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Joe McCarthy and the Press

Edwin R. Bayley

Publication Year: 1981

This is a book for historians, journalists—and for all of us who need to remember this turbulent time on our nation's past, and its lessons for today.

Published by: University of Wisconsin Press

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pp. vii-x

Most of the reporters who covered American politics from 1950 through 1954, and especially those of us who were fortunate enough to work for papers opposed to Wisconsin's Senator Joseph R. McCarthy, regard the "McCarthy years" as the most dismal and the most exciting of our lives. As those years receded, however, I realized that...

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1. When It All Started

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pp. 3-38

NEWSPAPER HEADLINES in February 1950 depicted a nation on the verge of hysteria. A banner headline on the front page of the New York Journal-American on February 12 said "Plan Wartime Roundup of 4,000 Reds," and another story quoted a Catholic priest telling an American Legion group that "Communists...

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2. The Floundering Press

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pp. 39-65

EVENTS MOVED swiftly in Washington in the month following McCarthy's speech at Wheeling as President Truman and the senator exchanged accusations, while Democrats in the Senate maneuvered toward a strategy to silence McCarthy's intolerable attacks and Republicans schemed to exploit McCarthy without taking...

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3. The Wire Services, McCarthy's Conduit

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pp. 66-87

REPORTS FROM the three wire services were the source of almost 85 percent of the news published by newspapers about McCarthy in the first month after his Wheeling speech. The 15 percent that did not originate with the wire services came from Washington bureaus of individual papers or groups of papers, from local...

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4. The 1952 Election

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pp. 88-124

FEW OF the questions about McCarthy and the press are subject to measurement. We can guess at the effect of an editorial campaign against McCarthy by the trend of letters to the editor, or at the effect of a critical television program by the number and nature of the ensuing telephone calls and telegrams. We can speculate that...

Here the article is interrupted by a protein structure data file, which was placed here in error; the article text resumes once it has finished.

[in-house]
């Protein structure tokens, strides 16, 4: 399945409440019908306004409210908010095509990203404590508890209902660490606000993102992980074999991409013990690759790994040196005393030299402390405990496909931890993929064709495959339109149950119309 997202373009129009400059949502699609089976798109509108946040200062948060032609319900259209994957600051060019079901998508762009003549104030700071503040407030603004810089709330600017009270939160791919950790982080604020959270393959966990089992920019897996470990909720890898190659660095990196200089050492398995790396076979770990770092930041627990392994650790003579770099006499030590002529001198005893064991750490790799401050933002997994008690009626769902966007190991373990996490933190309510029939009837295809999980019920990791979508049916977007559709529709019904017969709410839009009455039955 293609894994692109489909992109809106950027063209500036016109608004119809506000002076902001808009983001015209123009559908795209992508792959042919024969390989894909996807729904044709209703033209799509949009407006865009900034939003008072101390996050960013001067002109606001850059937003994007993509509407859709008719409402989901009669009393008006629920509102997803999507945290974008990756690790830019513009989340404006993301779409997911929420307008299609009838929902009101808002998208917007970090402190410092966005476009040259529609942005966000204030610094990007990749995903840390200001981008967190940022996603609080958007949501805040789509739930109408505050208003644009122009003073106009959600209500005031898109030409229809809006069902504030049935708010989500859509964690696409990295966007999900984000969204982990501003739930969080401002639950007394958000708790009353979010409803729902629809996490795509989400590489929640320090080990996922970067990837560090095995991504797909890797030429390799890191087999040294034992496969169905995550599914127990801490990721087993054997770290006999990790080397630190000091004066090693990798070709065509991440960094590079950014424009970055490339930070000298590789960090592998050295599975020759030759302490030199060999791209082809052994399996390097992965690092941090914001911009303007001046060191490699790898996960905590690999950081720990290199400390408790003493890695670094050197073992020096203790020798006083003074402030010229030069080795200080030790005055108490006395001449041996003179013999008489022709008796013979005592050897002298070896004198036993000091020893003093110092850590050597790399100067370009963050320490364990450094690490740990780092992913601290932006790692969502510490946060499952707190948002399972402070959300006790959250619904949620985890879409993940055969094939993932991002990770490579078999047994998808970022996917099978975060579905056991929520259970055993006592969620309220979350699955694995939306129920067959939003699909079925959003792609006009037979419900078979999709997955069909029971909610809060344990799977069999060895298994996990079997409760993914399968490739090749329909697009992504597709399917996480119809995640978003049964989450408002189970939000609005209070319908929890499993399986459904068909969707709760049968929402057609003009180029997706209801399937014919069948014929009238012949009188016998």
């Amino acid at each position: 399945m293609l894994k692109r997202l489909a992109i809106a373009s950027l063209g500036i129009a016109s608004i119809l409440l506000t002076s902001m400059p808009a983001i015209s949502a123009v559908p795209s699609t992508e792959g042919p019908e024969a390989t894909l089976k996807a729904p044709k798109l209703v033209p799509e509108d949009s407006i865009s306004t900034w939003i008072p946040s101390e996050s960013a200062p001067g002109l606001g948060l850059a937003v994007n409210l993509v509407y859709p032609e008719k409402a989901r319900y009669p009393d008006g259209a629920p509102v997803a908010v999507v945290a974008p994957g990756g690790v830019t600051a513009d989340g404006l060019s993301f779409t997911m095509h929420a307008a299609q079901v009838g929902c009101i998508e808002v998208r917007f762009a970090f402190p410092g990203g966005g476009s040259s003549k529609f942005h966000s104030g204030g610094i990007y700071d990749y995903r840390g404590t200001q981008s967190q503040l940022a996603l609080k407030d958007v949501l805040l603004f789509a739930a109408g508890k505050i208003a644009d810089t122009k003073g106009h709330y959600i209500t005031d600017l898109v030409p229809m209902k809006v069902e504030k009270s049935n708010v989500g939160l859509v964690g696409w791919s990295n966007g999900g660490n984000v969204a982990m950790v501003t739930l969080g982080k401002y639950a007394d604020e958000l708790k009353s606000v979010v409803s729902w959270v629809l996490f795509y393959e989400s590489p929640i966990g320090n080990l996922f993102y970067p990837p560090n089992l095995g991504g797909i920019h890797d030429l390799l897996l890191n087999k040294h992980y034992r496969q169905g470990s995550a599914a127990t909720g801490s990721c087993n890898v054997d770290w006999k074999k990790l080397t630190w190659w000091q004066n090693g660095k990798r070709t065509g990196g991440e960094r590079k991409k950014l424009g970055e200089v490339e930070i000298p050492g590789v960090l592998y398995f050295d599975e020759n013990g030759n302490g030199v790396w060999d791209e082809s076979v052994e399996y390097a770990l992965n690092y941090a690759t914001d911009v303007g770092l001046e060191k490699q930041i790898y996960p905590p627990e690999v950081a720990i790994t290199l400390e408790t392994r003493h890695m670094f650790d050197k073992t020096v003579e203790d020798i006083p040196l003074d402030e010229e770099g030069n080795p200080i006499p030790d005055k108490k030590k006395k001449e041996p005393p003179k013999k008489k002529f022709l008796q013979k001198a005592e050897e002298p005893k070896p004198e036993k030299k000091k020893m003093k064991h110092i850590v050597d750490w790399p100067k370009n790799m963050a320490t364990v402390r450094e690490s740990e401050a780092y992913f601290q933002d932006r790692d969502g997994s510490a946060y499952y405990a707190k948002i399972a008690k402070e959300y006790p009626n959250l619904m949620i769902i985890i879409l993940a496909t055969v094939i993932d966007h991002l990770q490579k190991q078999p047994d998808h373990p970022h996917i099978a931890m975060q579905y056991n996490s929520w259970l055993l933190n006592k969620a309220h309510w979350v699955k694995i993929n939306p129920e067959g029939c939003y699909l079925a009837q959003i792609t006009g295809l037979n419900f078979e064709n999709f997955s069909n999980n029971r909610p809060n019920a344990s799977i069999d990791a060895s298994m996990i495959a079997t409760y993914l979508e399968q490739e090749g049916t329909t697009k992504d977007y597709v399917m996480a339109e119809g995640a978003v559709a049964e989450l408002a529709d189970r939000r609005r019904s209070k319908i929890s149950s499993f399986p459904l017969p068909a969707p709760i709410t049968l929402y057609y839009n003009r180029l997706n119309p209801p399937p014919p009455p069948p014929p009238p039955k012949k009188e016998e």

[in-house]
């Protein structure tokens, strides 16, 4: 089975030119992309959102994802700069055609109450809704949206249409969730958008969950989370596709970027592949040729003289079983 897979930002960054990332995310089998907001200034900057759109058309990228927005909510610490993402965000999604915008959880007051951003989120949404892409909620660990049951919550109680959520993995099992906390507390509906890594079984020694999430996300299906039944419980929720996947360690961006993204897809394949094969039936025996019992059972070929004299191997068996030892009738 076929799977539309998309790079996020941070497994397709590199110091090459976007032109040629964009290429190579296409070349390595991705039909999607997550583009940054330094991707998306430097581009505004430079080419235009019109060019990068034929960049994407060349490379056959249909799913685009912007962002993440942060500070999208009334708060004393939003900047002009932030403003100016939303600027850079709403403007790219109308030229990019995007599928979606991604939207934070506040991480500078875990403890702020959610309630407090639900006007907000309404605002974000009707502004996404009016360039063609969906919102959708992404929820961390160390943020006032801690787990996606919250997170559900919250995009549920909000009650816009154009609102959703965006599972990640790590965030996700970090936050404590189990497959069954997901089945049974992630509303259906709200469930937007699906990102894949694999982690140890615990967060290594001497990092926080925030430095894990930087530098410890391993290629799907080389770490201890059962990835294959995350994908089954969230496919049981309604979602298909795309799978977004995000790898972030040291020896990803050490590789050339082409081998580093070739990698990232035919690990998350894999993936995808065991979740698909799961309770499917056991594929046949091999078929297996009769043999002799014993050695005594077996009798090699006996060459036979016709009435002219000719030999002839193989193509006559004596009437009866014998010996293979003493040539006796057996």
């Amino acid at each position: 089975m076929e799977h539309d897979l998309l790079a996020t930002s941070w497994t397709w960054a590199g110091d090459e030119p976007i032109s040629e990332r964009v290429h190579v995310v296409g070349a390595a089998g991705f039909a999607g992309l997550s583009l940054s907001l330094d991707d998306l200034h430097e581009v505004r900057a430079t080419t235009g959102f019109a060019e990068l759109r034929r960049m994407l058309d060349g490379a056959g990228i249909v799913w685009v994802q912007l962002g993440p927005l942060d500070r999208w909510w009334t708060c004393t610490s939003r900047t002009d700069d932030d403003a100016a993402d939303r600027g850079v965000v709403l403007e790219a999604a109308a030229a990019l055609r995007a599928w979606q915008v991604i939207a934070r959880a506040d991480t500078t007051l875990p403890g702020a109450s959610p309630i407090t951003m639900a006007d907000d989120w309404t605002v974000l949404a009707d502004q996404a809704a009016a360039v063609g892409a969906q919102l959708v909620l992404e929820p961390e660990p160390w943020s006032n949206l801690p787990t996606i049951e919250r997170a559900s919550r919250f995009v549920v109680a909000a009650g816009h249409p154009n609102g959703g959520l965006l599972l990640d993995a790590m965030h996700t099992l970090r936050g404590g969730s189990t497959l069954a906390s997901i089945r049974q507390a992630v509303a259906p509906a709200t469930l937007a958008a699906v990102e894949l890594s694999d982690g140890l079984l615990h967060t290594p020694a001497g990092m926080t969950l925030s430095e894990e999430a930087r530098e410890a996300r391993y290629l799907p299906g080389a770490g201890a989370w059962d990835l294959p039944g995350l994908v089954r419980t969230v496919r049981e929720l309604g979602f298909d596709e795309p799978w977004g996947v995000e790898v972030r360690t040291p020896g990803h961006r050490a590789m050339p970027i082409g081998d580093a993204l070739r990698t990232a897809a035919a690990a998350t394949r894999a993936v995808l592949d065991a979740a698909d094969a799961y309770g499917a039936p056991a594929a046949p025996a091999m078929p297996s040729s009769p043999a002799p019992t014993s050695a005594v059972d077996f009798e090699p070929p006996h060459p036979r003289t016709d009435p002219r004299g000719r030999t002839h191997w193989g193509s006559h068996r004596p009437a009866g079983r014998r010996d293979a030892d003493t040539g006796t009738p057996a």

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5. The "Camp-Following, Mocking-Bird, Bleeding-Heart, Left-Wing" Press

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pp. 125-175

OUTAGAMIE COUNTY Judge Urban Van Susteren says that he and one other man, the late Otis Gomillion, knew McCarthy better than anyone else. Whenever McCarthy returned to Appleton from Washington, he and Van Susteren would hole up for a long talk. What did they talk about? The press, always the press...

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6. Four Crises in Television

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pp. 176-213

McCARTHY'S RISE to national prominence coincided with the explosive growth of television in the United States. In February 1950, when he spoke at Wheeling, there were only 98 television stations and 3,700,000 receivers, and radio was by far the most prevalent form of broadcasting; there were 2,029 stations and 83 million...

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7. Summing Up

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pp. 214-220

THE DURABILITY of the term McCarthyism is a testament to the depth of the conflict that centered on McCarthy. Hardly a week goes by that some public official does not declare himself a victim of the dread "ism." The popular concept of McCarthy's activities has expanded so that the senator is given credit for...

Appendix: Tables and List of Stories in the Last Week of the 1952 Campaign

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pp. 223-235


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pp. 237-243


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pp. 244-254


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pp. 255-270

E-ISBN-13: 9780299086237
Print-ISBN-13: 9780299086244

Publication Year: 1981